Just as quickly, Alienware’s exclusive Element 31 thermal interface material moves heat away from those performance-oriented parts into load-balancing copper composite heat pipes. A pair of fans blow fresh air through fin stacks attached to the pipes using 2.3x as many blades as the previous generation. And carefully tuned software profiles give you control over how the cooling system responds to your favorite tasks. Together, these innovations make it possible for Alienware to boost the m15 R7’s power in a similar form factor as the previous generation 15” M-series gaming laptop

Extra power reserves come in most useful when you’re plugged into the wall. Out on the road, efficiency matters more. Alienware scores several wins on that front, too. To begin, the m15 R7’s Core i7-12700H combines a mix of Performance- and Efficient-cores. A hardware-based scheduler works in harmony with Windows 11 to use the right resources for every job. When the P-cores aren’t needed, they stay idle to save power.

Alienware also makes NVIDIA’s Advanced Optimus a standard feature across all its panel options. That means every m15 R7 owner gets the convenience of dynamic display switching. In most productivity workloads, the Core i7’s integrated GPU gets exclusive control of the screen to extend battery life. When you fire up a game, ownership is handed over to NVIDIA’s GeForce automatically, engaging maximum performance and G-SYNC variable refresh technology.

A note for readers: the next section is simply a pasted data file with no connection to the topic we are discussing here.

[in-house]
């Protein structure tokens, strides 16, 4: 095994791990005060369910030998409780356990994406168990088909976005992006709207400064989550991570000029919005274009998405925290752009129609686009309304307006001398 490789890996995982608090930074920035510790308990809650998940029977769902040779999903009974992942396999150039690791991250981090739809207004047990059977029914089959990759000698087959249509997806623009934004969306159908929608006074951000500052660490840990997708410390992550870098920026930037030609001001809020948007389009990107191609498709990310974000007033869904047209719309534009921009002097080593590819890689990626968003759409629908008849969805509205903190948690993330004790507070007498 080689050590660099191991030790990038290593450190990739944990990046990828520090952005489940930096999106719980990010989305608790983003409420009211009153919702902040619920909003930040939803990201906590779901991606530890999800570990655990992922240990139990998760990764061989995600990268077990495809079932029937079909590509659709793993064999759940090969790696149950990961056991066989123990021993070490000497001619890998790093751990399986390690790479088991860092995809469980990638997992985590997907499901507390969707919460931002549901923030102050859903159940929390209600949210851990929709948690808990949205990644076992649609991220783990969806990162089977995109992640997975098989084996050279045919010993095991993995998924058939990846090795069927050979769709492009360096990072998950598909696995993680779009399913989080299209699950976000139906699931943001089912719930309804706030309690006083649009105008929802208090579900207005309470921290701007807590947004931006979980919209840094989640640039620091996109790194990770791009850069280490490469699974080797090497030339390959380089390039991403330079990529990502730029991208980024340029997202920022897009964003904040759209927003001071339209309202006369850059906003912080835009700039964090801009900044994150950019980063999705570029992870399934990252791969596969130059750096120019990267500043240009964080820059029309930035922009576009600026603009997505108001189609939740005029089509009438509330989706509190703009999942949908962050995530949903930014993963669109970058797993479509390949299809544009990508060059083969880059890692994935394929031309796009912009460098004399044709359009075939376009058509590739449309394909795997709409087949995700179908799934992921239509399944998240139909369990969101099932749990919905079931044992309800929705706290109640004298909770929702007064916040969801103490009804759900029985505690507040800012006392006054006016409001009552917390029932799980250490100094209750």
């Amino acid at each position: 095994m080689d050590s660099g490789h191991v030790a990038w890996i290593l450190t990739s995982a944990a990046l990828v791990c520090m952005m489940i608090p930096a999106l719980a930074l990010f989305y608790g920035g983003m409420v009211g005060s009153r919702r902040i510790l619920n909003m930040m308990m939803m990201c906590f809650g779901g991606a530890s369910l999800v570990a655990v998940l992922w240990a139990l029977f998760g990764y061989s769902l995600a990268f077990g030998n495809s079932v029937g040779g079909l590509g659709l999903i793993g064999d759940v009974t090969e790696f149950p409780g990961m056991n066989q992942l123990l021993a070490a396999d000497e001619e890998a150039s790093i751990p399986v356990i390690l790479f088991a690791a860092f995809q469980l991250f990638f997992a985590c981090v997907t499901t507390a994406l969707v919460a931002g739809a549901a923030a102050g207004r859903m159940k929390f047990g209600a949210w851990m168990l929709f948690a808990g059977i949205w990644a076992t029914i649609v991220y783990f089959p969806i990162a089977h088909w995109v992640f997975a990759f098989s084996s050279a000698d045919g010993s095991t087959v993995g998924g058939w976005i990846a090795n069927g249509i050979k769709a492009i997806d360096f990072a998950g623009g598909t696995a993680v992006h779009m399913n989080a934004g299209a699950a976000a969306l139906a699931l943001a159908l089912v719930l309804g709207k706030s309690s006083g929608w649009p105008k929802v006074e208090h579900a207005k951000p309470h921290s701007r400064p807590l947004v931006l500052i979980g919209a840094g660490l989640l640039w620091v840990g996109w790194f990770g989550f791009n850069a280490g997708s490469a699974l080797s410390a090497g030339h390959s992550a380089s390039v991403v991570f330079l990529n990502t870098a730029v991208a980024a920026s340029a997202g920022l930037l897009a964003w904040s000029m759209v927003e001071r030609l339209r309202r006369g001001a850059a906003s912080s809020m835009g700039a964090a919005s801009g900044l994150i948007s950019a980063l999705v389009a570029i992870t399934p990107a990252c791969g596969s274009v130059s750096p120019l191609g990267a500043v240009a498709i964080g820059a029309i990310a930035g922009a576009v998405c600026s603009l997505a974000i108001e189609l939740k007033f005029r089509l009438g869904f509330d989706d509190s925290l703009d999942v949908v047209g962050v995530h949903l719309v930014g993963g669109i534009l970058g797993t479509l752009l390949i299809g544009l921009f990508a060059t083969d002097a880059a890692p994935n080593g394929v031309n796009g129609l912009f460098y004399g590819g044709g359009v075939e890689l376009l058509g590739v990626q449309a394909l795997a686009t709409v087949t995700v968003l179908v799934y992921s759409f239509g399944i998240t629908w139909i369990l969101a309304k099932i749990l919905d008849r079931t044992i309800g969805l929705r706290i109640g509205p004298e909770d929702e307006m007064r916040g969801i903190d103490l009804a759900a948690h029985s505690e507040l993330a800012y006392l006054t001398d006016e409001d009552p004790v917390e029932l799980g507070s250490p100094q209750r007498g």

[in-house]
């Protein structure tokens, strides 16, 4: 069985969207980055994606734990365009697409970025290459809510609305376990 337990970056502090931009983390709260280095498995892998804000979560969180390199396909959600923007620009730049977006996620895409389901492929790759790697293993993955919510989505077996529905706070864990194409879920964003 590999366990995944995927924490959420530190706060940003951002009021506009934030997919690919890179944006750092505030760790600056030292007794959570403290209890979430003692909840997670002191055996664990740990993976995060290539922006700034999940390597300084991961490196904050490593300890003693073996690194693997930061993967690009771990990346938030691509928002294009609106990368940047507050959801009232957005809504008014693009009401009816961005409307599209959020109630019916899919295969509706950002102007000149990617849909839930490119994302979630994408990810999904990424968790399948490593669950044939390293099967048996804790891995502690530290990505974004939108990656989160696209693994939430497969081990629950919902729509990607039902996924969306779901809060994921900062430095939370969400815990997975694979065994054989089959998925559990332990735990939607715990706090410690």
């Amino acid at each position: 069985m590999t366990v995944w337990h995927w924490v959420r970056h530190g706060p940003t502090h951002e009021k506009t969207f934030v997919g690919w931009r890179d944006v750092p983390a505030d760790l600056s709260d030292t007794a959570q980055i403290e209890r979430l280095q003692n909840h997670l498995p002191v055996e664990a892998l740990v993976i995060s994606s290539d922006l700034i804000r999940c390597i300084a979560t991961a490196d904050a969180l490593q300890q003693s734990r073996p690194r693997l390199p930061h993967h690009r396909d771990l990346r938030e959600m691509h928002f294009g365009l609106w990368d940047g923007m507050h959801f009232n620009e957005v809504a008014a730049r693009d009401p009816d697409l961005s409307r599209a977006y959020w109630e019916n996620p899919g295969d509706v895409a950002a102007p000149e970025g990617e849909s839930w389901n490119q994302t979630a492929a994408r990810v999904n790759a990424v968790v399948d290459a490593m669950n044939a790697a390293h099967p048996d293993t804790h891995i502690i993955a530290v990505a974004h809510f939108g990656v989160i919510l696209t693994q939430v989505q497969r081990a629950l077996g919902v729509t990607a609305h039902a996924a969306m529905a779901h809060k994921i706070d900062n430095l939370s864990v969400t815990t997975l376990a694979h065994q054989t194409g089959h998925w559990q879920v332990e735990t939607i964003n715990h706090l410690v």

The m15 R7’s hardware advancements extend beyond its CPU and GPU. There’s an option for Wi-Fi 6E networking on the newest 6GHz wireless band. Plus, for the first time, a Killer 2.5 Gb/s Ethernet controller graces the top-end configurations. Alienware preserves upgradeable DDR5 SO-DIMMs for do-it-yourselfers. And if you don’t order two SSDs, there’s a second M.2 slot just under the bottom cover for expanding the m15 R7’s storage. But if you only treat yourself to one upgrade, make it the low-profile mechanical keyboard with Cherry MX switches. It’s magnifique!

Appendix: How we tested

Gaming benchmarks include the following:

  • Assassin’s Creed Valhalla
    • AnvilNext 2.0 engine
    • DirectX 11
    • Ultra High-Quality Preset
  • Counter-Strike: Global Offensive
    • Source engine, DirectX 9, High Global Shader Preset
  • Cyberpunk 2077
    • REDengine 4
    • DirectX 12
    • Ultra Quality Preset, Ray tracing enabled
  • Far Cry 6
    • Dunia 2 engine
    • DirectX 12
    • Ultra Quality Preset, Ray tracing enabled
  • Metro Exodus Enhanced Edition
    • 4A Engine
    • DirectX 12
    • Ultra Quality Preset, Ray tracing enabled
  • Red Dead Redemption 2
    • RAGE Engine
    • Vulkan
    • Quality Preset Slider: Max

General-purpose compute benchmarks include the following:

  • 7-Zip 21.07, compression and decompression benchmarks
  • Blender 2.93.1, bmw27 benchmark
  • Corona Renderer, 1.3 core
  • y-cruncher 0.7.8, single and multithreaded, 1 million decimal digits
  • UL PCMark 10 v.2.1.2532
  • UL Procyon Office Productivity v.1.0
Replies • 206


Seems like a good balanced laptop. I like the very detailed and thorough benchmark testing and results listing. Very informative and helpful article. Thank you.

Technical Contributor
am1sf1t said:

Seems like a good balanced laptop. I like the very detailed and thorough benchmark testing and results listing. Very informative and helpful article. Thank you.

Thanks for checking it out!